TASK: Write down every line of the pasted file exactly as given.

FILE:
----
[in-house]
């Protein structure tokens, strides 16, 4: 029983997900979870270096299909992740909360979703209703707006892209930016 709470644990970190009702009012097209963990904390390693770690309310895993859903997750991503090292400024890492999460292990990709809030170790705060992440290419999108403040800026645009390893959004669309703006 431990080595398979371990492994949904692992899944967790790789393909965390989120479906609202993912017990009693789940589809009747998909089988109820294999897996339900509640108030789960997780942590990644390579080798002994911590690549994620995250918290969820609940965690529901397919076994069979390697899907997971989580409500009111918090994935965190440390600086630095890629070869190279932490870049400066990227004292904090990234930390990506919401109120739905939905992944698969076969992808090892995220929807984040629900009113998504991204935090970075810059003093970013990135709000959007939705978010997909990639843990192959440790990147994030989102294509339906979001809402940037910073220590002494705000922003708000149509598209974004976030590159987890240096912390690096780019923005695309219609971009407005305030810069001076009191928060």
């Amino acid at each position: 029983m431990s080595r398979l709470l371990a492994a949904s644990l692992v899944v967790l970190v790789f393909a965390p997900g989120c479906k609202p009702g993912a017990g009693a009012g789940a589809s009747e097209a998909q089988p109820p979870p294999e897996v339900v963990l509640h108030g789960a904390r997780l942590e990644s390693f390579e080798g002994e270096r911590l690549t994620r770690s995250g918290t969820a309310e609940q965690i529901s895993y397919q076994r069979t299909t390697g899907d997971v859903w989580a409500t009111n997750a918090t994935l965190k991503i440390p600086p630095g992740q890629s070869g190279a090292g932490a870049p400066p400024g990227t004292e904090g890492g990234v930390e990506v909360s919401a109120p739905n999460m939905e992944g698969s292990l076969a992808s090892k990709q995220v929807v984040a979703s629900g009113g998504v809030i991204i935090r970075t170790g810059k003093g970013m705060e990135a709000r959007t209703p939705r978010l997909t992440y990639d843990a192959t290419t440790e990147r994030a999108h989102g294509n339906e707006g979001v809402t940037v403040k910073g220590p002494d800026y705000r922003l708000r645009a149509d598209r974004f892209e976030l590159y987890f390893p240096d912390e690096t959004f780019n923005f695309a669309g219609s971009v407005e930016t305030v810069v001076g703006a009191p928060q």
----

[in-house]
């Protein structure tokens, strides 16, 4: 029983997900979870270096299909992740909360979703209703707006892209930016 709470644990970190009702009012097209963990904390390693770690309310895993859903997750991503090292400024890492999460292990990709809030170790705060992440290419999108403040800026645009390893959004669309703006 431990080595398979371990492994949904692992899944967790790789393909965390989120479906609202993912017990009693789940589809009747998909089988109820294999897996339900509640108030789960997780942590990644390579080798002994911590690549994620995250918290969820609940965690529901397919076994069979390697899907997971989580409500009111918090994935965190440390600086630095890629070869190279932490870049400066990227004292904090990234930390990506919401109120739905939905992944698969076969992808090892995220929807984040629900009113998504991204935090970075810059003093970013990135709000959007939705978010997909990639843990192959440790990147994030989102294509339906979001809402940037910073220590002494705000922003708000149509598209974004976030590159987890240096912390690096780019923005695309219609971009407005305030810069001076009191928060």
């Amino acid at each position: 029983m431990s080595r398979l709470l371990a492994a949904s644990l692992v899944v967790l970190v790789f393909a965390p997900g989120c479906k609202p009702g993912a017990g009693a009012g789940a589809s009747e097209a998909q089988p109820p979870p294999e897996v339900v963990l509640h108030g789960a904390r997780l942590e990644s390693f390579e080798g002994e270096r911590l690549t994620r770690s995250g918290t969820a309310e609940q965690i529901s895993y397919q076994r069979t299909t390697g899907d997971v859903w989580a409500t009111n997750a918090t994935l965190k991503i440390p600086p630095g992740q890629s070869g190279a090292g932490a870049p400066p400024g990227t004292e904090g890492g990234v930390e990506v909360s919401a109120p739905n999460m939905e992944g698969s292990l076969a992808s090892k990709q995220v929807v984040a979703s629900g009113g998504v809030i991204i935090r970075t170790g810059k003093g970013m705060e990135a709000r959007t209703p939705r978010l997909t992440y990639d843990a192959t290419t440790e990147r994030a999108h989102g294509n339906e707006g979001v809402t940037v403040k910073g220590p002494d800026y705000r922003l708000r645009a149509d598209r974004f892209e976030l590159y987890f390893p240096d912390e690096t959004f780019n923005f695309a669309g219609s971009v407005e930016t305030v810069v001076g703006a009191p928060q």